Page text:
Personal motivators help us to set our own priorities around our health and to maintain those behaviors that improve our health in the long term. The Mather Institute examined motivations that affect our health and how self-determined motivation drives our decision making around health (things like working toward goals and maintaining healthy, supportive relationships).
Supporting ourselves more fully. Self-determined motivators are not thrust upon us by social norms, rather they are centered around our personal interests and what we believe is aligned with our own values and our personal goals. And when our health choices are made using self-motivating factors that push us toward healthy attitudes and actions, those behaviors are more self-sustaining than when motivators are pushed on us from others (Deci & Ryan, 2008).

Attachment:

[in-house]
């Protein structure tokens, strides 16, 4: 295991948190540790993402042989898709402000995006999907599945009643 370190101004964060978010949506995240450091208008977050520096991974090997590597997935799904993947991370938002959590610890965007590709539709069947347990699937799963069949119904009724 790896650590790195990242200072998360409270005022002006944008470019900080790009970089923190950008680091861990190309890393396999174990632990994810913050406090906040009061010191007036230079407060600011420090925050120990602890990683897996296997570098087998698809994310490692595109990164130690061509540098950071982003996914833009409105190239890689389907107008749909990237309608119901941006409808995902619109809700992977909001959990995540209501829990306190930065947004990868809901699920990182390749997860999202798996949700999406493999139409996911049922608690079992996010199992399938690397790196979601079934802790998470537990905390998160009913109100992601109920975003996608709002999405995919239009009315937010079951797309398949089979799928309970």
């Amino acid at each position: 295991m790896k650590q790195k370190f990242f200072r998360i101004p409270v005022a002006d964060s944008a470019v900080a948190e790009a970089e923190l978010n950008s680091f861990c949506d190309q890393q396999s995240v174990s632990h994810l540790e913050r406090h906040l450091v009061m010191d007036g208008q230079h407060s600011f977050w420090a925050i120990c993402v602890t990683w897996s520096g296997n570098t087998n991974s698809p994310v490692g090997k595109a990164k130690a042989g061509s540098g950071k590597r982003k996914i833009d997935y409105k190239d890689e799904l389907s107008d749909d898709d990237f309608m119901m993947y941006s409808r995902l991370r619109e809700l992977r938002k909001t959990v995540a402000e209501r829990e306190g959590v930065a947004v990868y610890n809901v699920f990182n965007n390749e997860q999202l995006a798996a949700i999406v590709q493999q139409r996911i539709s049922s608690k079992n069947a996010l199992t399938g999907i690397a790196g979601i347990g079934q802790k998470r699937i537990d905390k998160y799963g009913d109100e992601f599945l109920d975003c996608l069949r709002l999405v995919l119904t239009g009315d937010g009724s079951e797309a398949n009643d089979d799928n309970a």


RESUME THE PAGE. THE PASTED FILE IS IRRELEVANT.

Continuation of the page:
Developing new skills. Motivation is higher when we have a skill set that supports the activities we want to do. See if you have a gap you can fill for relationships, learning, and new experiences and challenges. Increase your motivation by doing things that you feel good about doing. Chose activities that you find fun as well as beneficial to your health. Focus on your reasons for taking up an activity – gear towards what you want to do rather than what you “should” do. Start small if that helps you get out of the starting gate on a new project or activity. And talk to your health care provider or other health professionals about any concerns, so you can set realistic goals.
Understanding how specific behaviors contribute to our overall health and well-being help improve our ability to maintain independence and may promote greater health in the long run. This was demonstrated in the report, where “On average, the ability to maintain one’s independence was the highest priority factor when making health and wellness decisions.”
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